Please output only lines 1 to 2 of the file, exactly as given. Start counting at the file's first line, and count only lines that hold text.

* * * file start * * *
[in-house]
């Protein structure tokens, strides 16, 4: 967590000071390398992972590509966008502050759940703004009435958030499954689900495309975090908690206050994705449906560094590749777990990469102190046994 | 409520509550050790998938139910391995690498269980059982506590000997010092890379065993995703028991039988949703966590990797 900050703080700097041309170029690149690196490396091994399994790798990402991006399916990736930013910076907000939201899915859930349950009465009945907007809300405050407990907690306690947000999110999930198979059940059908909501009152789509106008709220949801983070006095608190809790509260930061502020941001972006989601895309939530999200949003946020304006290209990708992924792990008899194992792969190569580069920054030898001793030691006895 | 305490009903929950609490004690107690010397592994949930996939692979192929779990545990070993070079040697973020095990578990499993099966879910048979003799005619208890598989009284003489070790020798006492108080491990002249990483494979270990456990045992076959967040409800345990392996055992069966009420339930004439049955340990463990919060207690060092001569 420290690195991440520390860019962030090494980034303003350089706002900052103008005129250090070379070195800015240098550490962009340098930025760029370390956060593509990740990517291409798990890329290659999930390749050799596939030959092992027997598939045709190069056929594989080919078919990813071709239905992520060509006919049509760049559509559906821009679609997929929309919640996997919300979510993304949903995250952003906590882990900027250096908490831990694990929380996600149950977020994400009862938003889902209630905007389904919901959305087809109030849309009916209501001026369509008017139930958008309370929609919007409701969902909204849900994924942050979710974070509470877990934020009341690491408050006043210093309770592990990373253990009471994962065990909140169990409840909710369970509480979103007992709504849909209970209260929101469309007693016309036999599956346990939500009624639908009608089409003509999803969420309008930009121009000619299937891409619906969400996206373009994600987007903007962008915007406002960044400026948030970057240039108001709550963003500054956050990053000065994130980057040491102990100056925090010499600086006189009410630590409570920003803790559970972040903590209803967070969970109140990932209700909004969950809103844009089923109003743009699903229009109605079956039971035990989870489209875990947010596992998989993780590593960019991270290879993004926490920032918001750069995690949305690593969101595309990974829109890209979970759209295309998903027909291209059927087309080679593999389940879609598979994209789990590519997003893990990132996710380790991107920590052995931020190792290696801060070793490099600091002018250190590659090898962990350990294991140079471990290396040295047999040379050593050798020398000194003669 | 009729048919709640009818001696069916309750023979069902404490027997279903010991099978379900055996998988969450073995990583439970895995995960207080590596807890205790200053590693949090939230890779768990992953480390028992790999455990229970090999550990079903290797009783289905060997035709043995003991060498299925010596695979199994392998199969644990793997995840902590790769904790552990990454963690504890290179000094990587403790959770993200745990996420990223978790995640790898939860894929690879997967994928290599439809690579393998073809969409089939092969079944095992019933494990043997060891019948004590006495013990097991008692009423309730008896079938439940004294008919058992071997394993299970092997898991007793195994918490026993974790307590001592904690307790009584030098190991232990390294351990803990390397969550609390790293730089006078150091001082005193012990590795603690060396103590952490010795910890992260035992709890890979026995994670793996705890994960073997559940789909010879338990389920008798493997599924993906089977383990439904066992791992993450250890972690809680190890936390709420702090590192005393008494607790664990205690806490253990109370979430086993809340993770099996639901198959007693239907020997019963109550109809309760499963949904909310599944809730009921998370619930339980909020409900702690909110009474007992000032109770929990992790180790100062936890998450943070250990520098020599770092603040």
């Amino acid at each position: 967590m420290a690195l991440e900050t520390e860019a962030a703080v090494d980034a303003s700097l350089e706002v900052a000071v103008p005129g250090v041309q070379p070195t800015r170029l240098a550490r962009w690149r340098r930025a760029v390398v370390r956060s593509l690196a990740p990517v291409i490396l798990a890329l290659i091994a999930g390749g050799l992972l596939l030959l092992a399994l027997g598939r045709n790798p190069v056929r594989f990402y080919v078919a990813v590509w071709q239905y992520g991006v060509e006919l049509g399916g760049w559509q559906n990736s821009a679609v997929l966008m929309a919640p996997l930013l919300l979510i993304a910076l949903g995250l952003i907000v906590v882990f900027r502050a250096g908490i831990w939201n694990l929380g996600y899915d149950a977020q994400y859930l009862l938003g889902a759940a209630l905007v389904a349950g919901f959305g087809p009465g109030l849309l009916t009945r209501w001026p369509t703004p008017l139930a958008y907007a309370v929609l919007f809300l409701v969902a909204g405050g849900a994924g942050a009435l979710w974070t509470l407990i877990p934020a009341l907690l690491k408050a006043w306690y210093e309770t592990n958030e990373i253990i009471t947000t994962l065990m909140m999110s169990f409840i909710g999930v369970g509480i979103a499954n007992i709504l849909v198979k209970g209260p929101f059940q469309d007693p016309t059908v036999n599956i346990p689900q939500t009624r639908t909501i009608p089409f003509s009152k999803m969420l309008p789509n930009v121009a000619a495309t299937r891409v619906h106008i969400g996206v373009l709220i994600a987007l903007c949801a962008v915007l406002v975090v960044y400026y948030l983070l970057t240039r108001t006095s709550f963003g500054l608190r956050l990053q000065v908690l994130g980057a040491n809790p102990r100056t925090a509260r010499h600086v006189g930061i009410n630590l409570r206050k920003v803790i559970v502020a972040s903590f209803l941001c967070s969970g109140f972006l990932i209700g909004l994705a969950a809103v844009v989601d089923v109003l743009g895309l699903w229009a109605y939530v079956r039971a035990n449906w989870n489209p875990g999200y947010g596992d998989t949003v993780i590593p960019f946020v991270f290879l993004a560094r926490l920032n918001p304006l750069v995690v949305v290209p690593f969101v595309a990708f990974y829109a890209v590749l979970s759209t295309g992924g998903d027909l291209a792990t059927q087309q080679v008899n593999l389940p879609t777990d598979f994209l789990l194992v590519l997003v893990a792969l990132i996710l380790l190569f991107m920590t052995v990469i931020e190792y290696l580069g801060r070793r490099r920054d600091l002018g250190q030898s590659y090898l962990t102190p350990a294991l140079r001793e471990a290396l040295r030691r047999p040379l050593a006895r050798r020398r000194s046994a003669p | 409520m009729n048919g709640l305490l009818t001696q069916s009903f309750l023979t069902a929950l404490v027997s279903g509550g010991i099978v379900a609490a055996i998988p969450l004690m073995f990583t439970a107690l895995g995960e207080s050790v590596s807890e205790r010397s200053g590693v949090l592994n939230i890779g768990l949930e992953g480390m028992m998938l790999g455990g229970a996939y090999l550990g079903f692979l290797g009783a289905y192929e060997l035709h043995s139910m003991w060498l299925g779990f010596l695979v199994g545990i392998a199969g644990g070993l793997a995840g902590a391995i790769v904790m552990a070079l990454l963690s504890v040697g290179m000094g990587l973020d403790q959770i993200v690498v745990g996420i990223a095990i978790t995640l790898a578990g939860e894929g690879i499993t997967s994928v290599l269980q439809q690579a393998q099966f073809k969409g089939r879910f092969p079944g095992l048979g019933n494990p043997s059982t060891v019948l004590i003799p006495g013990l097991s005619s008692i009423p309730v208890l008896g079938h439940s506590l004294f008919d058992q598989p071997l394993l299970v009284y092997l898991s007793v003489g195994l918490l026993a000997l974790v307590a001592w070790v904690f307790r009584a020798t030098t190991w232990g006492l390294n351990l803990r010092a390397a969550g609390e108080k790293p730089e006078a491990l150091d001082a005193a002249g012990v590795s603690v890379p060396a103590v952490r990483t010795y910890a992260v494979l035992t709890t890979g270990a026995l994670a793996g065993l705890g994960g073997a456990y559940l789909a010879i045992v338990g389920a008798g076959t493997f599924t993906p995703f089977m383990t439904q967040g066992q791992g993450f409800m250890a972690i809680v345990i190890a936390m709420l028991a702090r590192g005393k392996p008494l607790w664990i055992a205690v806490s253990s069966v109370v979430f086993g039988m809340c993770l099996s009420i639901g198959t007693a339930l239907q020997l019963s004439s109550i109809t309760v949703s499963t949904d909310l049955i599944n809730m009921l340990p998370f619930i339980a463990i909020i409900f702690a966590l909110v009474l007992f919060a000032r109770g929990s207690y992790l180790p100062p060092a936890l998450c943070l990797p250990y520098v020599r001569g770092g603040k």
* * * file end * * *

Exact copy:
[in-house]
């Protein structure tokens, strides 16, 4: 967590000071390398992972590509966008502050759940703004009435958030499954689900495309975090908690206050994705449906560094590749777990990469102190046994 | 409520509550050790998938139910391995690498269980059982506590000997010092890379065993995703028991039988949703966590990797 900050703080700097041309170029690149690196490396091994399994790798990402991006399916990736930013910076907000939201899915859930349950009465009945907007809300405050407990907690306690947000999110999930198979059940059908909501009152789509106008709220949801983070006095608190809790509260930061502020941001972006989601895309939530999200949003946020304006290209990708992924792990008899194992792969190569580069920054030898001793030691006895 | 305490009903929950609490004690107690010397592994949930996939692979192929779990545990070993070079040697973020095990578990499993099966879910048979003799005619208890598989009284003489070790020798006492108080491990002249990483494979270990456990045992076959967040409800345990392996055992069966009420339930004439049955340990463990919060207690060092001569 420290690195991440520390860019962030090494980034303003350089706002900052103008005129250090070379070195800015240098550490962009340098930025760029370390956060593509990740990517291409798990890329290659999930390749050799596939030959092992027997598939045709190069056929594989080919078919990813071709239905992520060509006919049509760049559509559906821009679609997929929309919640996997919300979510993304949903995250952003906590882990900027250096908490831990694990929380996600149950977020994400009862938003889902209630905007389904919901959305087809109030849309009916209501001026369509008017139930958008309370929609919007409701969902909204849900994924942050979710974070509470877990934020009341690491408050006043210093309770592990990373253990009471994962065990909140169990409840909710369970509480979103007992709504849909209970209260929101469309007693016309036999599956346990939500009624639908009608089409003509999803969420309008930009121009000619299937891409619906969400996206373009994600987007903007962008915007406002960044400026948030970057240039108001709550963003500054956050990053000065994130980057040491102990100056925090010499600086006189009410630590409570920003803790559970972040903590209803967070969970109140990932209700909004969950809103844009089923109003743009699903229009109605079956039971035990989870489209875990947010596992998989993780590593960019991270290879993004926490920032918001750069995690949305690593969101595309990974829109890209979970759209295309998903027909291209059927087309080679593999389940879609598979994209789990590519997003893990990132996710380790991107920590052995931020190792290696801060070793490099600091002018250190590659090898962990350990294991140079471990290396040295047999040379050593050798020398000194003669 | 009729048919709640009818001696069916309750023979069902404490027997279903010991099978379900055996998988969450073995990583439970895995995960207080590596807890205790200053590693949090939230890779768990992953480390028992790999455990229970090999550990079903290797009783289905060997035709043995003991060498299925010596695979199994392998199969644990793997995840902590790769904790552990990454963690504890290179000094990587403790959770993200745990996420990223978790995640790898939860894929690879997967994928290599439809690579393998073809969409089939092969079944095992019933494990043997060891019948004590006495013990097991008692009423309730008896079938439940004294008919058992071997394993299970092997898991007793195994918490026993974790307590001592904690307790009584030098190991232990390294351990803990390397969550609390790293730089006078150091001082005193012990590795603690060396103590952490010795910890992260035992709890890979026995994670793996705890994960073997559940789909010879338990389920008798493997599924993906089977383990439904066992791992993450250890972690809680190890936390709420702090590192005393008494607790664990205690806490253990109370979430086993809340993770099996639901198959007693239907020997019963109550109809309760499963949904909310599944809730009921998370619930339980909020409900702690909110009474007992000032109770929990992790180790100062936890998450943070250990520098020599770092603040």